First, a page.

Looks like someone drank the Kool-Aid.

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    Senior Member Kayce's Avatar
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    The only thing that is possibly questionable that clink83 mentioned is the stiffness, and by experience I find threadless set ups are stiffer. He also for got to mention there is a greater variety of stem and bar options, especially on the high end.

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    With a threadless setup you're clamping a large OD stem to a large OD steerer tube. The only flex you will get is from the stem itself flexing.
    With a threaded setup you have a slip fit stem inside a small ID tube, which will have some flex no matter how strong you make it.
    Remember, if you double the diameter of a hollow tube you increase the stiffness 8x times.
    Quote Originally Posted by carleton View Post
    Dude, when you live by the Tarck sword, you die by the Tarck sword. Ashes to ashes and dust to dust.

  20. #20
    Member JSTNv's Avatar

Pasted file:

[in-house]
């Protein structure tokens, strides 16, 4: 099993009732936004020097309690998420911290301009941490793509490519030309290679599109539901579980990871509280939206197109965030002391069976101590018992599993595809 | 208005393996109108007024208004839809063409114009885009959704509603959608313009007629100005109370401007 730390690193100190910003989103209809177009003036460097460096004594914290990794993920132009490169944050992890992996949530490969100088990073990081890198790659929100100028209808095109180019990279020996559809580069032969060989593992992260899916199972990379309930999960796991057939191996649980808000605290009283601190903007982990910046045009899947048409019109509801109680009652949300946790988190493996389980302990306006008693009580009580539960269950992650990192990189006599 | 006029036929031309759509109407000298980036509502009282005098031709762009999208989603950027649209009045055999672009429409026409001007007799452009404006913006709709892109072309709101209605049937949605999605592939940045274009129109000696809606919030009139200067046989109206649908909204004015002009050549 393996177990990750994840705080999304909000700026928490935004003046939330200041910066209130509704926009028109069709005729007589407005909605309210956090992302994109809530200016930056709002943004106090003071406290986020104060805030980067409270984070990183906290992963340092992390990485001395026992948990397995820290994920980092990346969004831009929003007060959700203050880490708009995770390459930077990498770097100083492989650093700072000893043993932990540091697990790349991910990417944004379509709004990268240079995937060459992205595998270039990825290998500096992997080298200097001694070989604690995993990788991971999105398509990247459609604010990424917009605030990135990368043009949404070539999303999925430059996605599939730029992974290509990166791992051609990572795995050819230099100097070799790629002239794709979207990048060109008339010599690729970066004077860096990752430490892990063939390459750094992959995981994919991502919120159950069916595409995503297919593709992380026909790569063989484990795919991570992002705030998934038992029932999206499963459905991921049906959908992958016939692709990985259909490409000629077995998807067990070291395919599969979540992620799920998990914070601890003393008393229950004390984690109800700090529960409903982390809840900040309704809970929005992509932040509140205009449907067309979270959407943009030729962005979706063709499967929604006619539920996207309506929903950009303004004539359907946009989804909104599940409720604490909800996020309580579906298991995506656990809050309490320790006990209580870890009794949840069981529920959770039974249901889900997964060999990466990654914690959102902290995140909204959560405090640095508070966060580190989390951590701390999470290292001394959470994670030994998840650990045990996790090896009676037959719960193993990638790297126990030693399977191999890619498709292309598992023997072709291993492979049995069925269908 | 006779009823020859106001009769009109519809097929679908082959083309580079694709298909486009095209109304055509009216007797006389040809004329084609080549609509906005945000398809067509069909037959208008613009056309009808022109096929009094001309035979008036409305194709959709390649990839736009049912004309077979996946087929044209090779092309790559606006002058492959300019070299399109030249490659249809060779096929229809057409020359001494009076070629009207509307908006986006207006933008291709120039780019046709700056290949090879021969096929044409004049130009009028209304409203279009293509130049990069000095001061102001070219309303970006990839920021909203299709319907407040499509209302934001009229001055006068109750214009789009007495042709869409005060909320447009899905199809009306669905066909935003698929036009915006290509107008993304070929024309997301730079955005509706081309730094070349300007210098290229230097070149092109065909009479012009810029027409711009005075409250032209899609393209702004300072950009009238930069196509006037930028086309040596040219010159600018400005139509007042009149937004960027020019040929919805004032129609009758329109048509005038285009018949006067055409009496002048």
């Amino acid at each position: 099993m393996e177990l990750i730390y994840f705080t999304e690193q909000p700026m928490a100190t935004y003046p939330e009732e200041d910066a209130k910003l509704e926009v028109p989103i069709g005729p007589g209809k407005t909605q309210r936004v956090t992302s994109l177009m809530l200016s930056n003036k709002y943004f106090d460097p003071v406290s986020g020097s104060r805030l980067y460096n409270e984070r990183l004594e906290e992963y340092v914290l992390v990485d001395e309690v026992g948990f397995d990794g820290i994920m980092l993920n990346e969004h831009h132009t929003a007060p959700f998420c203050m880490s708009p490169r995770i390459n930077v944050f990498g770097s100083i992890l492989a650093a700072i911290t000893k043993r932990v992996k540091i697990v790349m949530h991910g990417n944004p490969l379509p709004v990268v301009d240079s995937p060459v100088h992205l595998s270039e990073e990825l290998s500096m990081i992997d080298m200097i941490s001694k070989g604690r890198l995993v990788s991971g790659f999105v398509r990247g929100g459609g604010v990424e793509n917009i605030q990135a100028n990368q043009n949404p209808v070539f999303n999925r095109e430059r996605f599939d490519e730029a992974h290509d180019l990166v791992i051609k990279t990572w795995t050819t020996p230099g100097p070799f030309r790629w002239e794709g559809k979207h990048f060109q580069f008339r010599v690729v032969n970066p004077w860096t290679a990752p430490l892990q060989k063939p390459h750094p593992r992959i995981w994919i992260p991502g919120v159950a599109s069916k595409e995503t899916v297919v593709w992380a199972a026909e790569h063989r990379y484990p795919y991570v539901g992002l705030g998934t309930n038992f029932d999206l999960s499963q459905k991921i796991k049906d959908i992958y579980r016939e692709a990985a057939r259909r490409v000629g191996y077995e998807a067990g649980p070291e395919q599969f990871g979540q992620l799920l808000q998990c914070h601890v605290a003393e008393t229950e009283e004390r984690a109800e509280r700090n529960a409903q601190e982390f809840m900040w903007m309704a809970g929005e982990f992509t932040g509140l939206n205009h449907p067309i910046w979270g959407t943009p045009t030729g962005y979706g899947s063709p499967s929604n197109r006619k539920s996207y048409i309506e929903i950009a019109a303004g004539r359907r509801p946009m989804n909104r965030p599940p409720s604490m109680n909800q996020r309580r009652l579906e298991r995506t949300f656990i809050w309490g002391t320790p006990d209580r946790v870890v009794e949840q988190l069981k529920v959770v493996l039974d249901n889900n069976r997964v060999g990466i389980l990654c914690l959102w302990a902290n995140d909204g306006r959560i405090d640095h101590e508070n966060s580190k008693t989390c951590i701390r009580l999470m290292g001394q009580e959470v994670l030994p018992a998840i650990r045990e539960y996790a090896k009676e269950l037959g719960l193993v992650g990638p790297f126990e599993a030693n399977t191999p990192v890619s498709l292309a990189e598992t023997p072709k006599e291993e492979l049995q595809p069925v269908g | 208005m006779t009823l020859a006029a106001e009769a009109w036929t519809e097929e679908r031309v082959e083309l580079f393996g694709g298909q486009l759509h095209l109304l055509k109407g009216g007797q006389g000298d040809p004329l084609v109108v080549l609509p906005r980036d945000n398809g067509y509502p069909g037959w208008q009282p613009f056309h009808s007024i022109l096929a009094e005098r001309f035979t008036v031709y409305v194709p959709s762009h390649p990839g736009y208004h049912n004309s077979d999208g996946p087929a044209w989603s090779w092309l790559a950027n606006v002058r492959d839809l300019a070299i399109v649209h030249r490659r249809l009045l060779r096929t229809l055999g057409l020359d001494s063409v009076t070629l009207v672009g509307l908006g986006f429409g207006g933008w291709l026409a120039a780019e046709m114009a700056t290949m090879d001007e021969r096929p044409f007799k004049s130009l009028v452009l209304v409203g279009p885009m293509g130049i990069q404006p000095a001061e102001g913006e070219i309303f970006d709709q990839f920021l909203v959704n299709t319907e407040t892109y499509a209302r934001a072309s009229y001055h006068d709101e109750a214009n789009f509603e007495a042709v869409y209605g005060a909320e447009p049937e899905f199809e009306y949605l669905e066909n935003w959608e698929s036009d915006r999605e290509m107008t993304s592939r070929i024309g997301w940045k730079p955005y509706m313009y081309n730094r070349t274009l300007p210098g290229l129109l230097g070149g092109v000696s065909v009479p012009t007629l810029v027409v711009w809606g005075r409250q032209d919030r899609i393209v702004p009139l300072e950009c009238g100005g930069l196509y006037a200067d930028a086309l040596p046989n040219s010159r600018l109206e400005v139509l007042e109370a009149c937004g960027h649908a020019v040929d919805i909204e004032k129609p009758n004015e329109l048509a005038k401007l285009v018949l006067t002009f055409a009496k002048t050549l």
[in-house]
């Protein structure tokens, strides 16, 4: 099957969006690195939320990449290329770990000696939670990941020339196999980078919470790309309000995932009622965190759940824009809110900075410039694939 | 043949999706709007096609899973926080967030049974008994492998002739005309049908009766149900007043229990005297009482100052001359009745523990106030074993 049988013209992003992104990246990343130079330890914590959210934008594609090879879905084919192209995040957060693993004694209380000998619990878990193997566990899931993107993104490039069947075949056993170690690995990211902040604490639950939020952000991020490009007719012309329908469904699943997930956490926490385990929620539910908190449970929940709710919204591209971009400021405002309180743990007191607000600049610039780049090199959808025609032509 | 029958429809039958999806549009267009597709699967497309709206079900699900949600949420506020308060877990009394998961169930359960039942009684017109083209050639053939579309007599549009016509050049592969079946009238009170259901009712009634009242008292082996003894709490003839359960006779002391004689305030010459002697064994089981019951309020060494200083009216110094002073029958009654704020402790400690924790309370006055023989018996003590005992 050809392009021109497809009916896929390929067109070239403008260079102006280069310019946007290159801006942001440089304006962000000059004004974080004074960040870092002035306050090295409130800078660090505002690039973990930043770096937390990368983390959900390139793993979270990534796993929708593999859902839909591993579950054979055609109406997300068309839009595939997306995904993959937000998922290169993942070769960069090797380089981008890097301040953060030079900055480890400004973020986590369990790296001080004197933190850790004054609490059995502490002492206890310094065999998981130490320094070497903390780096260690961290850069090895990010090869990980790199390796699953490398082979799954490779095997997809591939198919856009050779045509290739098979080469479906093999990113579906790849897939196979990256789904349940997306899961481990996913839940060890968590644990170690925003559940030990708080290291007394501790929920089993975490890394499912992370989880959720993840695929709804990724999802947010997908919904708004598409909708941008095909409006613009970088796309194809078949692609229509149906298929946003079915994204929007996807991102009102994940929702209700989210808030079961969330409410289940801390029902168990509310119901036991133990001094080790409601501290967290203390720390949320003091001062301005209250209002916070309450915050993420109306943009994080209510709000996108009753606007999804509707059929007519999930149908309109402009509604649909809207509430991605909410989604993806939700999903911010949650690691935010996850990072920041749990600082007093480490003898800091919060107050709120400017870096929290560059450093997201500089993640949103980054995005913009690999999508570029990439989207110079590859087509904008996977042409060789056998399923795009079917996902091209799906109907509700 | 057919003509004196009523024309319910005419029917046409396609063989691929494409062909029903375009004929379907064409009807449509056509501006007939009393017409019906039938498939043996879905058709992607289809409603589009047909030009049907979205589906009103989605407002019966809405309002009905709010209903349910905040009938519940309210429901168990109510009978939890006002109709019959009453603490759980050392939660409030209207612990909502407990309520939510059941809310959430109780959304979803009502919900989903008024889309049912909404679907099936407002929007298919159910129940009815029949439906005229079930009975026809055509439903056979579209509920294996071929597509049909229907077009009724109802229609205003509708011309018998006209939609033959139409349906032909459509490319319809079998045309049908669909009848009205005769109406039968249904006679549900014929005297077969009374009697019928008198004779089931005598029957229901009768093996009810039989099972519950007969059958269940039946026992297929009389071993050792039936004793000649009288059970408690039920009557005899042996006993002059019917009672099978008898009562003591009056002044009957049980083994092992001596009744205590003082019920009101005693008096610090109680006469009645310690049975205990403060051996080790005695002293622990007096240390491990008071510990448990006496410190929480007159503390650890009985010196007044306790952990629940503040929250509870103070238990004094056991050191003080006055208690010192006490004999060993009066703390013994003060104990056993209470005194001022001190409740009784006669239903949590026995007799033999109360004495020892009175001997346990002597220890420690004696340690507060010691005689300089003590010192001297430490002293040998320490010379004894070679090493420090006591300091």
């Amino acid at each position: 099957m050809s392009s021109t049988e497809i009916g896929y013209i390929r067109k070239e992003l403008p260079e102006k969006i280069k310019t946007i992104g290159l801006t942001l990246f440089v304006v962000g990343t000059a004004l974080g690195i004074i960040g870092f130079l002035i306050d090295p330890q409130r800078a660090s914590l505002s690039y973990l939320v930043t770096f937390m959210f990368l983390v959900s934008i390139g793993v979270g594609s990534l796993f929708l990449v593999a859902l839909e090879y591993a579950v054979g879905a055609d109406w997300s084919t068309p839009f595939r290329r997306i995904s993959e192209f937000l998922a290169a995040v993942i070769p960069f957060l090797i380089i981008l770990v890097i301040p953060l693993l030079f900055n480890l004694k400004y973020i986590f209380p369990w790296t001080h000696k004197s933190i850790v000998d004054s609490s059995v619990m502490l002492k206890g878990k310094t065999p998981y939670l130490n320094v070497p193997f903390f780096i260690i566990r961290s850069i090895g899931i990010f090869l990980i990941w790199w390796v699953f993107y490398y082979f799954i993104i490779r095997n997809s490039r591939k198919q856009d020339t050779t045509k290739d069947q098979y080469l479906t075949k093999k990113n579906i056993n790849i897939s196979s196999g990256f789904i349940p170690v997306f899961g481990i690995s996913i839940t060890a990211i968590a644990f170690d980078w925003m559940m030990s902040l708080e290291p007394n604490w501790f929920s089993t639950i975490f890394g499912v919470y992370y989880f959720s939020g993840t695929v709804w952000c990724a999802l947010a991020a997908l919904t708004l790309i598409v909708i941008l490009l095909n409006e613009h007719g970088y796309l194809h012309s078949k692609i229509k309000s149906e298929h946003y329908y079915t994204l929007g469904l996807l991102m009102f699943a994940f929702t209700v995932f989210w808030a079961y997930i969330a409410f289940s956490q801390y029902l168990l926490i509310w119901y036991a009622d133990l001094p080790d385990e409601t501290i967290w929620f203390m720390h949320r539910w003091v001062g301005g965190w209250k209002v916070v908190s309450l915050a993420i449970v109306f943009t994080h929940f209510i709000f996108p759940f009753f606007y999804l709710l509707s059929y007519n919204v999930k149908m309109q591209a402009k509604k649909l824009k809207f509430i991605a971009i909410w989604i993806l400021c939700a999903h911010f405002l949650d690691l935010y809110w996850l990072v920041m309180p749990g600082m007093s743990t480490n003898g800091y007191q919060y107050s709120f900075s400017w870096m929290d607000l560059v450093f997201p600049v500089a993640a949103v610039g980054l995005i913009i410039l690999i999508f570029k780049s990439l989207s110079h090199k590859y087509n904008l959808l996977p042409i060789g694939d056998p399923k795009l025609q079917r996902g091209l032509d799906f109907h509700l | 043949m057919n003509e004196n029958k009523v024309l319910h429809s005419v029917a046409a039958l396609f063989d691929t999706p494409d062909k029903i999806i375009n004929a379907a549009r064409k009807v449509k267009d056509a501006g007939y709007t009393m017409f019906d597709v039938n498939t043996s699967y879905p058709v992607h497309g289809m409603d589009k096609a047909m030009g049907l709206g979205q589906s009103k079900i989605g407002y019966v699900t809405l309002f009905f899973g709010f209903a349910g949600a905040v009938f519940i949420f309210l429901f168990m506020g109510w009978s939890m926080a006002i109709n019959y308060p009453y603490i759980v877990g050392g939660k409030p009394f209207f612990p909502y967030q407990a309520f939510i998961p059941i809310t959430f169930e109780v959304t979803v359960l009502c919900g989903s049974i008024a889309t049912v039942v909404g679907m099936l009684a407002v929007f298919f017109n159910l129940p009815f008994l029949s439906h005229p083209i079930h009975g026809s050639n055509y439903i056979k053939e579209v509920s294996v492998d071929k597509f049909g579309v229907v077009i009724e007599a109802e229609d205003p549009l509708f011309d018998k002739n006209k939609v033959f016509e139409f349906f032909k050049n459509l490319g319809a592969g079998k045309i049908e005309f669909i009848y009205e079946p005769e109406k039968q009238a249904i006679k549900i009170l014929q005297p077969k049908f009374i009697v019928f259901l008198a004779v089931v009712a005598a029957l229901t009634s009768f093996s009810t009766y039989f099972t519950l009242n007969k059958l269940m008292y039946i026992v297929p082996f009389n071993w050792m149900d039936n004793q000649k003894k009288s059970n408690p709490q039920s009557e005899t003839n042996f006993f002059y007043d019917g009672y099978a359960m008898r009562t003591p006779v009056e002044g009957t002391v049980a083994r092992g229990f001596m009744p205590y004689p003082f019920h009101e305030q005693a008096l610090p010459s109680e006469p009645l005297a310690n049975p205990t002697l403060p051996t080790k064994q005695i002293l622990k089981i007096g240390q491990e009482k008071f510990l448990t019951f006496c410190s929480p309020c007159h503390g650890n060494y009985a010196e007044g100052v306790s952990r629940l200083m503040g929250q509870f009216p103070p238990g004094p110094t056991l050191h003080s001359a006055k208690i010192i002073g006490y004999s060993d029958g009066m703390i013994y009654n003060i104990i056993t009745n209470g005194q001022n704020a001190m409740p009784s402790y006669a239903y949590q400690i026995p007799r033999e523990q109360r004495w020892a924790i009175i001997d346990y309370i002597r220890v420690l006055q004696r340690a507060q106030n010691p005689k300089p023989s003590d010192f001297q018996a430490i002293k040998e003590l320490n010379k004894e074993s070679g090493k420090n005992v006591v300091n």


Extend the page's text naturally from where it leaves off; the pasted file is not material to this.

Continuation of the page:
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    Quote Originally Posted by clink83 View Post
    Remember, if you double the diameter of a hollow tube you increase the stiffness 8x times.
    How so ? (i'm fairly new; i know basic building but this is like geometry ._. )

  21. #21
    Goes to 11. striknein's Avatar
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    Forks are not easier to change in a threadless system. There may be a greater variety in replacements(for reasons I already stated), but they both get installed in a similar fashion.

    And ease of adjustment? With a threadless setup you need to first loosen the stem, then tighten/loosen the star nut/compression plug, then tighten the stem bolts again, while making sure everything lines up. With a threadless setup you loosen a lockring, tighten/loosen the top nut, then tighten the lockring.

    Servicing? It's done exactly the same way, all else being equal.